Interestingly France, 10/19 to beat Ireland for the third straight year, have opted for a six-two forwards-backs split on their bench, suggesting they are preparing for a big battle up front.

That means their precocious 22-year-old outside-half will need to be pragmatic as well as positive in order to give his big men the requisite field to maintain their 11/4 hopes of a first Grand Slam since 2010.

History beckons for Scotland

Scotland fans will be well aware that it is 20 years since they won away in Cardiff.

While they beat Wales in Llanelli in 2020, they have failed to defeat the reigning Six Nations champions at the Principality since a team including coach Gregor Townsend triumphed 27-22 in the final round of the 2002 tournament.

After retaining the Calcutta Cup with last week's 20-17 victory over England, the Scots will be full of confidence but equally wary, having lost 25-24 to the Welsh last year, in the process, failing to back up their victory at Twickenham.

Having won in both London and Paris last year, Scotland's reputation as poor travellers is wavering, and they are 8/11 to win Saturday's 14:15 kick-off.

Townsend has made five changes for the match, with props Pierre Schoeman and WP Nel joining hooker Stuart McInally in a new-look front row, while Sam Skinner starts on the blindside and Sione Tuipulotu takes the number 12 shirt from Sam Johnson.

Wales have handed a debut to flanker Jac Morgan and at 11/10 with a +2 start, surely have to improve after last weekend's misery in Dublin.

However, Wayne Pivac is currently without captain Alun Wyn Jones, Taulupe Faletau, Ken Owens, Dan Lydiate and George North amongst others and his team again look underpowered.

Scotland's changes show just how much confidence Townsend has in his side. They now need to take the next step and transfer their belief into a longed-for Cardiff victory.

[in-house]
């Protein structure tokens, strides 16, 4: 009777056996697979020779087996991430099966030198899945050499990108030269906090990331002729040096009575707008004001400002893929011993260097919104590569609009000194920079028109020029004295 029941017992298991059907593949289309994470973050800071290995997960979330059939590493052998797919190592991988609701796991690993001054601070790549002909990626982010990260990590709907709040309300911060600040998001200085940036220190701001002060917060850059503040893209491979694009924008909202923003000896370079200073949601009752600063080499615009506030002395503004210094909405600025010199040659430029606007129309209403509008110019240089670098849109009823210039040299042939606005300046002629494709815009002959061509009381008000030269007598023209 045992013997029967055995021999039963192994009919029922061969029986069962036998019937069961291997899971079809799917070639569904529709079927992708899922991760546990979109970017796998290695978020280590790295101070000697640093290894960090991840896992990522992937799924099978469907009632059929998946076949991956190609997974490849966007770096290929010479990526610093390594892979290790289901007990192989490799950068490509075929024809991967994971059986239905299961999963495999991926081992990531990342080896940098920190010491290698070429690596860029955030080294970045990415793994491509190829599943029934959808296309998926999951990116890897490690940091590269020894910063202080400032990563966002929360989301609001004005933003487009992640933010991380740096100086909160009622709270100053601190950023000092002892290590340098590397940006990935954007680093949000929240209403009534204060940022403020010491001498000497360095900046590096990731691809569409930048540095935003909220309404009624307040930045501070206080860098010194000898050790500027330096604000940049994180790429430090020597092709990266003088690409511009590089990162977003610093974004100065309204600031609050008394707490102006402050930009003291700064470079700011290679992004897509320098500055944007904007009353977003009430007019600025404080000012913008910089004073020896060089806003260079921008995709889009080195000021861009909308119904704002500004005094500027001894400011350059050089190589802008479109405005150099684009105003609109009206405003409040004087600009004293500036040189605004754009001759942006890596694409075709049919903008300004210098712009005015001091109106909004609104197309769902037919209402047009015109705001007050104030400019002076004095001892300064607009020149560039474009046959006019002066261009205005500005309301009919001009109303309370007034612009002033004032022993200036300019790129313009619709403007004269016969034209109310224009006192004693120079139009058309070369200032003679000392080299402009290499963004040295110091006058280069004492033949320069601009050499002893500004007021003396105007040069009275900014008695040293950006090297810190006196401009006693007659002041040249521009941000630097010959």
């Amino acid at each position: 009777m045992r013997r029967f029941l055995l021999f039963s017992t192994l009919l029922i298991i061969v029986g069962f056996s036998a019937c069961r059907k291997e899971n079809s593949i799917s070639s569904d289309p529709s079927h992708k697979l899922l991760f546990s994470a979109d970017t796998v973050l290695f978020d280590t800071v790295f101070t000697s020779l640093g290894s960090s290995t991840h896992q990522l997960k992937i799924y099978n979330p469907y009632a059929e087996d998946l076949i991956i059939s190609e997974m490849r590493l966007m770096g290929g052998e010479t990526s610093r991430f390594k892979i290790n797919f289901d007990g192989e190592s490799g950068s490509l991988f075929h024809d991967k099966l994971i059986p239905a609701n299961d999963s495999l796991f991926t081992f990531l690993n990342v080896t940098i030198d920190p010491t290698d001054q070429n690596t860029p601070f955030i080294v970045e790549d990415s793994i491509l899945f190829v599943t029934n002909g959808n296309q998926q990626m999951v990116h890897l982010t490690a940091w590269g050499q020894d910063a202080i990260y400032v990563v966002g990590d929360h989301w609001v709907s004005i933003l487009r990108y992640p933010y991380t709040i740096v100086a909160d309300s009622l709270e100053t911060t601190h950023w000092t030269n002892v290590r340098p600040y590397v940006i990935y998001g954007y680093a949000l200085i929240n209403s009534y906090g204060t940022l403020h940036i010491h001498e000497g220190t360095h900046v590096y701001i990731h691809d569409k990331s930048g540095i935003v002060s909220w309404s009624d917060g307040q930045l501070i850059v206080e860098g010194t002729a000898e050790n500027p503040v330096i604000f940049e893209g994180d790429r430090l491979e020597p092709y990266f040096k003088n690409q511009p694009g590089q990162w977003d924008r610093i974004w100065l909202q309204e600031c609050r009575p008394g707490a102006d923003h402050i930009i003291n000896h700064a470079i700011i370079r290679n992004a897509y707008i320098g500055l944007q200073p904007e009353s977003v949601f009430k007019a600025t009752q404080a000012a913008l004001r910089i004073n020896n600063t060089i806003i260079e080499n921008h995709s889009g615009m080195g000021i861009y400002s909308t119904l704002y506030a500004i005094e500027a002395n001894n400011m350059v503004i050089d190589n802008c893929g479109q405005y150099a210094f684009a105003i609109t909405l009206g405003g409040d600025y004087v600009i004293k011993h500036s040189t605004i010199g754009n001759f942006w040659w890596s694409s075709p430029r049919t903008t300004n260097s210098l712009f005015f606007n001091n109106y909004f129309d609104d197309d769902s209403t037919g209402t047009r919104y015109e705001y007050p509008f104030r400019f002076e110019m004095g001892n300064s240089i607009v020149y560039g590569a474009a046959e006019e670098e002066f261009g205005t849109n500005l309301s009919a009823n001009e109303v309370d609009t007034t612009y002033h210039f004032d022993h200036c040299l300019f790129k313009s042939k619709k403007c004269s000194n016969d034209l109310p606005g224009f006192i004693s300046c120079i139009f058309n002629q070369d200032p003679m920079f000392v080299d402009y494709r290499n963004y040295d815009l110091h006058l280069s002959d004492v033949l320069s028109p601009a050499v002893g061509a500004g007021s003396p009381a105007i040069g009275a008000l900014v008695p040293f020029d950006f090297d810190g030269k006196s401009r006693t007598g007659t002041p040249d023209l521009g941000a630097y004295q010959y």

Statement win required from England

Scotland may have won the Calcutta Cup match, but they were given an almighty helping hand by England.

The Red Rose led 17-10 at Murrayfield, but failed to see out the game with hooker Luke Cowan-Dickie conceding a penalty try after being caught in an unfamiliar wide position as his side lost their defensive discipline.

The predetermined decision to withdraw Marcus Smith also remains a mystery and Eddie Jones freely admitted in the aftermath that he got things wrong.

Cowan-Dickie has dropped to the bench to be replaced by Jamie George for Sunday's trip to Italy in one of eight changes to the starting XV.

That said, Joe Marchant's inclusion at centre rather than on the wing is arguably the most telling. England lacked go-forward ball against Scotland and it will be the Harlequins man's job to punch holes in the Italian defence.

Fortunately for Eddie Jones, England have historically been flawless against Italy, winning all of the pair's 28 meetings.

Jones has taken his team to the Stadio Olimpico three times since his appointment in late 2015 and they have won by an average of 30 points when you combine those scorelines.

Having been given a -25 handicap at 10/11, they should win by a similar margin against an Italy team who were again plucky in Paris but as is so often the case, failed to produce 80 minutes of rugby.

The Azzurri haven't won a Six Nations match since triumphing 22-19 against Scotland in 2015 and at 14/1, it would be a monumental surprise to see that run end.